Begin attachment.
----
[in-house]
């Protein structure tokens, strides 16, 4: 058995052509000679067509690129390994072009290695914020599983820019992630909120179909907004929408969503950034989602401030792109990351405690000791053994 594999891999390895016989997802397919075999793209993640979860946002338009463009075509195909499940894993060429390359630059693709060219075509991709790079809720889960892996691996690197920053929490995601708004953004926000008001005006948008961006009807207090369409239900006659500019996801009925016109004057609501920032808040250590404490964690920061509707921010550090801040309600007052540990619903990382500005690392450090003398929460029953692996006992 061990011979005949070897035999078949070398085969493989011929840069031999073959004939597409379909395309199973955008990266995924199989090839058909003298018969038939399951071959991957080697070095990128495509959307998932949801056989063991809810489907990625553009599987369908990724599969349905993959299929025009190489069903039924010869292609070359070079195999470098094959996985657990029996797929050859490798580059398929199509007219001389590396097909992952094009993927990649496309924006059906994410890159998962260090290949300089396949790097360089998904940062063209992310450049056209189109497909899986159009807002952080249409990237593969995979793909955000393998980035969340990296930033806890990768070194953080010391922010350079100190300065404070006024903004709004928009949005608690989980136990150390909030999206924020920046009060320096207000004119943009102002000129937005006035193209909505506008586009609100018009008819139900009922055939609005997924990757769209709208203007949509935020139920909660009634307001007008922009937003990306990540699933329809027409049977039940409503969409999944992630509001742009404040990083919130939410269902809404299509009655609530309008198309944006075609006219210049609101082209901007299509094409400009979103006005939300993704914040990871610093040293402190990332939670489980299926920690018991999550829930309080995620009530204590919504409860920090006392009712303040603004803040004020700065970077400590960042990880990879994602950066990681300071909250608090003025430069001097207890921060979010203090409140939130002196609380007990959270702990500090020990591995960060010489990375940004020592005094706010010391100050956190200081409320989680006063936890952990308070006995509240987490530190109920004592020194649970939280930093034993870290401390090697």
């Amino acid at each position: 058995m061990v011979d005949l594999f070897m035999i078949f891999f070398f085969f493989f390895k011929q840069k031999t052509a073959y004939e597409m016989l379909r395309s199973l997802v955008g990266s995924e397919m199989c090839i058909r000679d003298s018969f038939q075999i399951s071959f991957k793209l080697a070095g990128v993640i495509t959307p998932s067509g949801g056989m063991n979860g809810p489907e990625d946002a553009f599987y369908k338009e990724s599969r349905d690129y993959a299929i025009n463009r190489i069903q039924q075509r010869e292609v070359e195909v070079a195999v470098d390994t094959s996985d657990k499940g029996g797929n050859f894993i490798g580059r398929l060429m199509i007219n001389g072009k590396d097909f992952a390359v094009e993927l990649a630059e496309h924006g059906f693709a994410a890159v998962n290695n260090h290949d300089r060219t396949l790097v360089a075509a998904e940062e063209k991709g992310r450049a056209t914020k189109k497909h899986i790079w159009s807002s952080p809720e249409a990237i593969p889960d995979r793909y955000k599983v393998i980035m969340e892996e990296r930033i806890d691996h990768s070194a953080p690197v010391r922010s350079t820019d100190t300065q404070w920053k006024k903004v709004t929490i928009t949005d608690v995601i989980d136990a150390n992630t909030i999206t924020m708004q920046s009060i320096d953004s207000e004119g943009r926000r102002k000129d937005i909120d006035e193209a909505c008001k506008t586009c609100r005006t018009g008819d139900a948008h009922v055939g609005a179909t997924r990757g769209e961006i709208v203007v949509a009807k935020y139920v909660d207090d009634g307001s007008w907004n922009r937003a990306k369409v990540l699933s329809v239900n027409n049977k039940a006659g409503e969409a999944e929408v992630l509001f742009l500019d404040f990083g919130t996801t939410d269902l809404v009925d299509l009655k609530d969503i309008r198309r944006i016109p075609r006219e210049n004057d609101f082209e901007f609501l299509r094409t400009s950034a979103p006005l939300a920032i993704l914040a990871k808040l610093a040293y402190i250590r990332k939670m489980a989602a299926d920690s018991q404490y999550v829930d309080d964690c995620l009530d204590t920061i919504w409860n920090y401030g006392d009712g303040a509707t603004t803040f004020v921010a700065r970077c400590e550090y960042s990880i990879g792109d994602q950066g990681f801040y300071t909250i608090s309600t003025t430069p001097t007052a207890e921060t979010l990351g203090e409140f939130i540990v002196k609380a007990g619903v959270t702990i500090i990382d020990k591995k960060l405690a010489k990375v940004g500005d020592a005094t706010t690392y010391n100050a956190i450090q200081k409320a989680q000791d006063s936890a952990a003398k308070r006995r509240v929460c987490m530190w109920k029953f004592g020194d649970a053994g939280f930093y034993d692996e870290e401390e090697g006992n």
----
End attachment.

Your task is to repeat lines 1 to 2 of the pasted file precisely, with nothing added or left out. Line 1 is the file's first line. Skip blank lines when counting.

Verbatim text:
[in-house]
């Protein structure tokens, strides 16, 4: 058995052509000679067509690129390994072009290695914020599983820019992630909120179909907004929408969503950034989602401030792109990351405690000791053994 594999891999390895016989997802397919075999793209993640979860946002338009463009075509195909499940894993060429390359630059693709060219075509991709790079809720889960892996691996690197920053929490995601708004953004926000008001005006948008961006009807207090369409239900006659500019996801009925016109004057609501920032808040250590404490964690920061509707921010550090801040309600007052540990619903990382500005690392450090003398929460029953692996006992 061990011979005949070897035999078949070398085969493989011929840069031999073959004939597409379909395309199973955008990266995924199989090839058909003298018969038939399951071959991957080697070095990128495509959307998932949801056989063991809810489907990625553009599987369908990724599969349905993959299929025009190489069903039924010869292609070359070079195999470098094959996985657990029996797929050859490798580059398929199509007219001389590396097909992952094009993927990649496309924006059906994410890159998962260090290949300089396949790097360089998904940062063209992310450049056209189109497909899986159009807002952080249409990237593969995979793909955000393998980035969340990296930033806890990768070194953080010391922010350079100190300065404070006024903004709004928009949005608690989980136990150390909030999206924020920046009060320096207000004119943009102002000129937005006035193209909505506008586009609100018009008819139900009922055939609005997924990757769209709208203007949509935020139920909660009634307001007008922009937003990306990540699933329809027409049977039940409503969409999944992630509001742009404040990083919130939410269902809404299509009655609530309008198309944006075609006219210049609101082209901007299509094409400009979103006005939300993704914040990871610093040293402190990332939670489980299926920690018991999550829930309080995620009530204590919504409860920090006392009712303040603004803040004020700065970077400590960042990880990879994602950066990681300071909250608090003025430069001097207890921060979010203090409140939130002196609380007990959270702990500090020990591995960060010489990375940004020592005094706010010391100050956190200081409320989680006063936890952990308070006995509240987490530190109920004592020194649970939280930093034993870290401390090697």